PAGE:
As Kiersten Ziegler occupied one end of a small couch in a St. Paul house last week, 6-year-old Dia Vue playfully jumped on the other end, both exchanging occasional smiles and chuckles.
See Vue, Dia’s mother, was in the kitchen cooking the night’s meal, her 8-month-old son quietly played alone in a nearby crib and her brother-in-law Benson clung to a TV remote control, absorbing CNN’s coverage of the ongoing presidential campaigns.
“Should we go help mom in the kitchen?” Kiersten asked Dia, who responded with a definite nod.
“This is called the dragon fruit,” Vue explained to Kiersten, pointing to a piece of the imported fruit. “Tonight, we’re doing a chicken tofu dish. It’s more of an Asian-American dish.”
Kiersten, a 17-year-old from Burnsville, was with the Hmong-American family to attain a deeper understanding of the history, culture and language of the Hmong community, which recently celebrated its 40th anniversary in Minnesota.
She and five other students were participating in a weeklong program aimed at connecting and creating understanding between “traditional” Minnesotans and their fellow residents from the Somali, Hmong and Latino communities.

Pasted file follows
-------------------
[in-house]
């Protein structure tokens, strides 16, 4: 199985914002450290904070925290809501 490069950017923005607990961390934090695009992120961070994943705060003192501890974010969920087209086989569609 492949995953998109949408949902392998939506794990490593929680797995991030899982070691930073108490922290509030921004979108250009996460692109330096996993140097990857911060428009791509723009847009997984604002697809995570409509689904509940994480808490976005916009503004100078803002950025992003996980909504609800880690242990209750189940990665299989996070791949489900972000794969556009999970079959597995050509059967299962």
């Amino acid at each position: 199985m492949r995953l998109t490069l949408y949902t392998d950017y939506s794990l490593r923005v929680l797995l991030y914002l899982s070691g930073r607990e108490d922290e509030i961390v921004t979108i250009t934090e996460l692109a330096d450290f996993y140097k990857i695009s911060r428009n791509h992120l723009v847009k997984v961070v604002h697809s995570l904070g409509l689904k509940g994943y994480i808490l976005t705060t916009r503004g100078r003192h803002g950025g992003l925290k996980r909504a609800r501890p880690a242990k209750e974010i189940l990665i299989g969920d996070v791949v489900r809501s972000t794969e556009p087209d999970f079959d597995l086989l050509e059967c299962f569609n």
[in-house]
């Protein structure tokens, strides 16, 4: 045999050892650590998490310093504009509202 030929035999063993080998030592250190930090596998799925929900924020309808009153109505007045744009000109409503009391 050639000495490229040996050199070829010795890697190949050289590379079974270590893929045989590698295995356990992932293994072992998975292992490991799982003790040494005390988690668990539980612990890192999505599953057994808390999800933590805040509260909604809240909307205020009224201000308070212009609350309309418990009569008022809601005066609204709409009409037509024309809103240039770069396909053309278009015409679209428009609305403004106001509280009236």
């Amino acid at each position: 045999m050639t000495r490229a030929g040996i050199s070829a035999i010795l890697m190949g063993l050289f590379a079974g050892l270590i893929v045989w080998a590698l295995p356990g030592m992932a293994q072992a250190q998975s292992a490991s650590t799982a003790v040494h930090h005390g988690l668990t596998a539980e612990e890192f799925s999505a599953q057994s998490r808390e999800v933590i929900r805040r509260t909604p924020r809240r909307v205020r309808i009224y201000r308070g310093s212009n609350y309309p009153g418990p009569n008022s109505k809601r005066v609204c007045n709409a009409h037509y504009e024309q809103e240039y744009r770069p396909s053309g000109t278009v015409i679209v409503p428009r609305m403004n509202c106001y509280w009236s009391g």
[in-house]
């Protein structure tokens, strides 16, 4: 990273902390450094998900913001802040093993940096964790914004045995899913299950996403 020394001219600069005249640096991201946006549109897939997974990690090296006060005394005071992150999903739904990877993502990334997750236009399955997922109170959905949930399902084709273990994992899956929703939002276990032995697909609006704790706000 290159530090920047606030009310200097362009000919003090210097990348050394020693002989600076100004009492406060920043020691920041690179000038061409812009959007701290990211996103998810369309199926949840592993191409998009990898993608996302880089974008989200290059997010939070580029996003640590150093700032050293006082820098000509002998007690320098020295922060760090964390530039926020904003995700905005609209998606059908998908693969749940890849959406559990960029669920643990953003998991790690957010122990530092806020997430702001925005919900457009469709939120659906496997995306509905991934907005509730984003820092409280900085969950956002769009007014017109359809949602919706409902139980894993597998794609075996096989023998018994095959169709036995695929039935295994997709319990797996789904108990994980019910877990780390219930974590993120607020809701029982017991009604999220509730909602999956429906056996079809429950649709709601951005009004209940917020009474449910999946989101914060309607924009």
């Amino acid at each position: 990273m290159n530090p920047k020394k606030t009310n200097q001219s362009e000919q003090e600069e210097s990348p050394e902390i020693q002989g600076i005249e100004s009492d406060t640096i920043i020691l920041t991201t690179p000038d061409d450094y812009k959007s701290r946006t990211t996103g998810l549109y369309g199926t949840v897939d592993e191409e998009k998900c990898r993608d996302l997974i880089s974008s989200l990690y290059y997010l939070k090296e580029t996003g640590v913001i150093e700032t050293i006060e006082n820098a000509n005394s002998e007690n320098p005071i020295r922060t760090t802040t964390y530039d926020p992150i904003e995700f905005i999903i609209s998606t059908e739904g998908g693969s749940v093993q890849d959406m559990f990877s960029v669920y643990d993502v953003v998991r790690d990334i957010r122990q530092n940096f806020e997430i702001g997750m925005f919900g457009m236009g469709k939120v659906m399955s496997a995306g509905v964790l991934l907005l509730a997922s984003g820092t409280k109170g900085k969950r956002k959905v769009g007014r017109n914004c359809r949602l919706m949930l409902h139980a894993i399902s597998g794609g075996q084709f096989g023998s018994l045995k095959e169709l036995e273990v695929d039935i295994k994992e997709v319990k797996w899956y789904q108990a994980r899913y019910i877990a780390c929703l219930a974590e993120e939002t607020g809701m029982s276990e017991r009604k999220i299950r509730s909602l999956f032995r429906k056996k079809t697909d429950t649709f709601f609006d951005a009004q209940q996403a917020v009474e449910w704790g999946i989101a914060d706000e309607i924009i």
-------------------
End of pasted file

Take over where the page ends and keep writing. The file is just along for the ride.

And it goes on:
During the day, Kiersten and other students visited community markets, museums and centers of the Twin Cities, learning about the traditions, histories and religious beliefs of the state’s immigrant communities. In the evening, Kiersten returned to her host family, where she had one-on-one time to ask questions about the Hmong culture and learn the traditions through practical experience.
“Coming into this, I knew nothing about the Hmong culture,” said Kiersten, a junior at the private Minnehaha Academy in Minneapolis. “It’s been very enjoyable to get to hear about things firsthand, rather than just learning about it out of the textbook.”
Study abroad — in town
Living with a host family from another culture, country or background is common for students who travel overseas for exchange programs. But one local nonprofit organization, City Stay, has brought the phenomenon home.
The idea started with City Stay Founder and Director Julie Knopp, who went to Thailand for a semester study-abroad program as a college student in 2008. Her goal was to immerse herself in the country’s culture, food and language.